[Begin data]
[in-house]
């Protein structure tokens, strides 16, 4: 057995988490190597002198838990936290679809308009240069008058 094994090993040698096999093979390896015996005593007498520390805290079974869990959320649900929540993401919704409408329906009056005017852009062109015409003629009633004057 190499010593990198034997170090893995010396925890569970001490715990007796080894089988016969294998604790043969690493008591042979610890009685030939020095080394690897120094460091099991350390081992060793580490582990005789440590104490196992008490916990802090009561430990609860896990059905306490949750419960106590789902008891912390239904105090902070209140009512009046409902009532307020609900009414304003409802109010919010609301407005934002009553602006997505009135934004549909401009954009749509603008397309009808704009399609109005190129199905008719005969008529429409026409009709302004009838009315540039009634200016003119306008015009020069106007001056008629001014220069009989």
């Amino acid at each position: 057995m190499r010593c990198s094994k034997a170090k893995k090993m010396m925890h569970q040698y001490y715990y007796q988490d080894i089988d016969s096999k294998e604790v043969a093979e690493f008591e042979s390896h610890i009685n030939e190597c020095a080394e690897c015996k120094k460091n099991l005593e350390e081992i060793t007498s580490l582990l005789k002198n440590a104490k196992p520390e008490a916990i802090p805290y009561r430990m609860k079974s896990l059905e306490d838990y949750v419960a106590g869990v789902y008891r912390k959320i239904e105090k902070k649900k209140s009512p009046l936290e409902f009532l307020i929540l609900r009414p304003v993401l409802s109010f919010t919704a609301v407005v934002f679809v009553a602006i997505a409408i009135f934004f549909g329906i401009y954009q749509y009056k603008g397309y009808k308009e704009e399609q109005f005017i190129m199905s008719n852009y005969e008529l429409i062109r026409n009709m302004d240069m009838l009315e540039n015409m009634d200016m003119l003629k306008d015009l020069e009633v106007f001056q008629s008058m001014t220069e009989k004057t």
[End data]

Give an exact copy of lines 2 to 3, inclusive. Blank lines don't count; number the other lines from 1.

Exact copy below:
């Protein structure tokens, strides 16, 4: 057995988490190597002198838990936290679809308009240069008058 094994090993040698096999093979390896015996005593007498520390805290079974869990959320649900929540993401919704409408329906009056005017852009062109015409003629009633004057 190499010593990198034997170090893995010396925890569970001490715990007796080894089988016969294998604790043969690493008591042979610890009685030939020095080394690897120094460091099991350390081992060793580490582990005789440590104490196992008490916990802090009561430990609860896990059905306490949750419960106590789902008891912390239904105090902070209140009512009046409902009532307020609900009414304003409802109010919010609301407005934002009553602006997505009135934004549909401009954009749509603008397309009808704009399609109005190129199905008719005969008529429409026409009709302004009838009315540039009634200016003119306008015009020069106007001056008629001014220069009989």
């Amino acid at each position: 057995m190499r010593c990198s094994k034997a170090k893995k090993m010396m925890h569970q040698y001490y715990y007796q988490d080894i089988d016969s096999k294998e604790v043969a093979e690493f008591e042979s390896h610890i009685n030939e190597c020095a080394e690897c015996k120094k460091n099991l005593e350390e081992i060793t007498s580490l582990l005789k002198n440590a104490k196992p520390e008490a916990i802090p805290y009561r430990m609860k079974s896990l059905e306490d838990y949750v419960a106590g869990v789902y008891r912390k959320i239904e105090k902070k649900k209140s009512p009046l936290e409902f009532l307020i929540l609900r009414p304003v993401l409802s109010f919010t919704a609301v407005v934002f679809v009553a602006i997505a409408i009135f934004f549909g329906i401009y954009q749509y009056k603008g397309y009808k308009e704009e399609q109005f005017i190129m199905s008719n852009y005969e008529l429409i062109r026409n009709m302004d240069m009838l009315e540039n015409m009634d200016m003119l003629k306008d015009l020069e009633v106007f001056q008629s008058m001014t220069e009989k004057t």